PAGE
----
Spider webs put new spin on wildlife research

Spider webs put new spin on wildlife research

Caption Joshua Newton collecting spider webs.

Spiders might be silent heroes in helping us understand and keep track of animals, with new Curtin research revealing their webs act like natural traps for tiny bits of environmental DNA (eDNA) from vertebrates, which could change how we learn about wildlife.

The groundbreaking study analysed 49 webs from a wildlife sanctuary in Perth’s hills and at Perth Zoo and identified the genetic signatures of 93 different animals, from birds and native mammals to meerkats and elephants.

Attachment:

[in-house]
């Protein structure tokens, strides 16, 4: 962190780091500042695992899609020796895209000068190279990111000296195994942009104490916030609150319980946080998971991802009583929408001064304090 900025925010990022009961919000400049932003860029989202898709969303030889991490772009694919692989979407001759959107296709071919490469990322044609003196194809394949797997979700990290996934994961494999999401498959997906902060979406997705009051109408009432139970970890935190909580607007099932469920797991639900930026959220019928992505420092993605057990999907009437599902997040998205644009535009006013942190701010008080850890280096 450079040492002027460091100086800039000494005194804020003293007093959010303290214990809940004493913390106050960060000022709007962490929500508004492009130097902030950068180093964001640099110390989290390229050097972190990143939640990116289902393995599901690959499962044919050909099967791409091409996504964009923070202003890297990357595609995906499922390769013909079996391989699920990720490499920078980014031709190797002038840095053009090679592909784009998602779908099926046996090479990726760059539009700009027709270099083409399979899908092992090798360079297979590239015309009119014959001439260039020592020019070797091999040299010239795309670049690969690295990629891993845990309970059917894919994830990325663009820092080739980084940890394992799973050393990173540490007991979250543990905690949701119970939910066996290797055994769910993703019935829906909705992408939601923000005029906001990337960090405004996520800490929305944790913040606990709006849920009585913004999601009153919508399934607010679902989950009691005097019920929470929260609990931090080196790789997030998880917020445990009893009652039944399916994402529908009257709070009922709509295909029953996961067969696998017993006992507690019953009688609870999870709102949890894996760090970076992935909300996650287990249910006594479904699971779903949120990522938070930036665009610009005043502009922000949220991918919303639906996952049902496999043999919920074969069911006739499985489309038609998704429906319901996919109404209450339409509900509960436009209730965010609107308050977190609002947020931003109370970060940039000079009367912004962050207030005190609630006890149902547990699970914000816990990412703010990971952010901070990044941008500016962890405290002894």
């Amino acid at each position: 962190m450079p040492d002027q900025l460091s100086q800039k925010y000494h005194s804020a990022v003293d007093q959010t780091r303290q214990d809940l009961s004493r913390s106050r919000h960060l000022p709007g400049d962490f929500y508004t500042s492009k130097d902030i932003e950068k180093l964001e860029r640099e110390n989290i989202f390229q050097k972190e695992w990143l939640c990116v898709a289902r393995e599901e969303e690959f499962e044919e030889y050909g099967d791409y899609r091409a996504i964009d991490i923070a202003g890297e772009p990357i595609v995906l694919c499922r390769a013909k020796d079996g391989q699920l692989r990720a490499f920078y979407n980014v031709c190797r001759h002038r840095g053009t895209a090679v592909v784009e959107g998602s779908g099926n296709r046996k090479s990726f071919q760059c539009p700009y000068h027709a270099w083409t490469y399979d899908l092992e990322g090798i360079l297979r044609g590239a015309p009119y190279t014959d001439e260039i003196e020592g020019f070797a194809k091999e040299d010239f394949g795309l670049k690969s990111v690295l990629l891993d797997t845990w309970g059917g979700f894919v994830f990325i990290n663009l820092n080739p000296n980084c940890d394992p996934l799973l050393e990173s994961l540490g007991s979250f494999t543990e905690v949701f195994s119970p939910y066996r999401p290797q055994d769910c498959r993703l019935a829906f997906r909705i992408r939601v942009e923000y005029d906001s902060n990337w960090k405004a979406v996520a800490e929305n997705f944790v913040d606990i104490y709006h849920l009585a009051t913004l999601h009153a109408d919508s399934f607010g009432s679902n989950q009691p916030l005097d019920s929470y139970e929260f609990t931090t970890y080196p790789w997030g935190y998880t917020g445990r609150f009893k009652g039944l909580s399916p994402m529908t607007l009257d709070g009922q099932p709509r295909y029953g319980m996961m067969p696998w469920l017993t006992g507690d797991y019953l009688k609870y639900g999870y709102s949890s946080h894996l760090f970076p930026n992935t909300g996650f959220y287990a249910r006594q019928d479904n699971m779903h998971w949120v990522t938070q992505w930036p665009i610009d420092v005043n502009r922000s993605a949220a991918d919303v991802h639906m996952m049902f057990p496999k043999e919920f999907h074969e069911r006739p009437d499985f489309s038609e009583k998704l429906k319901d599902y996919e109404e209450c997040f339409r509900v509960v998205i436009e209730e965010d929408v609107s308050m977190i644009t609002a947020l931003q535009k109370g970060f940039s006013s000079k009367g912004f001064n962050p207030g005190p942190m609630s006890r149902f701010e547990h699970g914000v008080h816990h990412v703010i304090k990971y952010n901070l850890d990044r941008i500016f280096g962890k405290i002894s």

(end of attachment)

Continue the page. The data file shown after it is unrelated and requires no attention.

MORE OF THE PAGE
Lead author PhD candidate Joshua Newton, from Curtin’s School of Molecular and Life Sciences, said spider webs might be a clever way to keep an eye on what animals are around us.

“Spider webs are not just beautiful, they could be our secret weapon to better understanding nature,” he said.

“Our study shows that these webs can help us keep tabs on different animals without disturbing them.

“These webs, often overlooked in biodiversity studies, proved to be reservoirs of genetic information.

“Environmental DNA is composed of miniscule fragments of DNA left behind by organisms in the form of shed skin cells, hair or bodily fluids and the spider webs act as passive biofilters.

“With only trace amounts of DNA needed to identify animals, this cheap and non-invasive method could be a game-changer in how we explore and protect our terrestrial biodiversity.”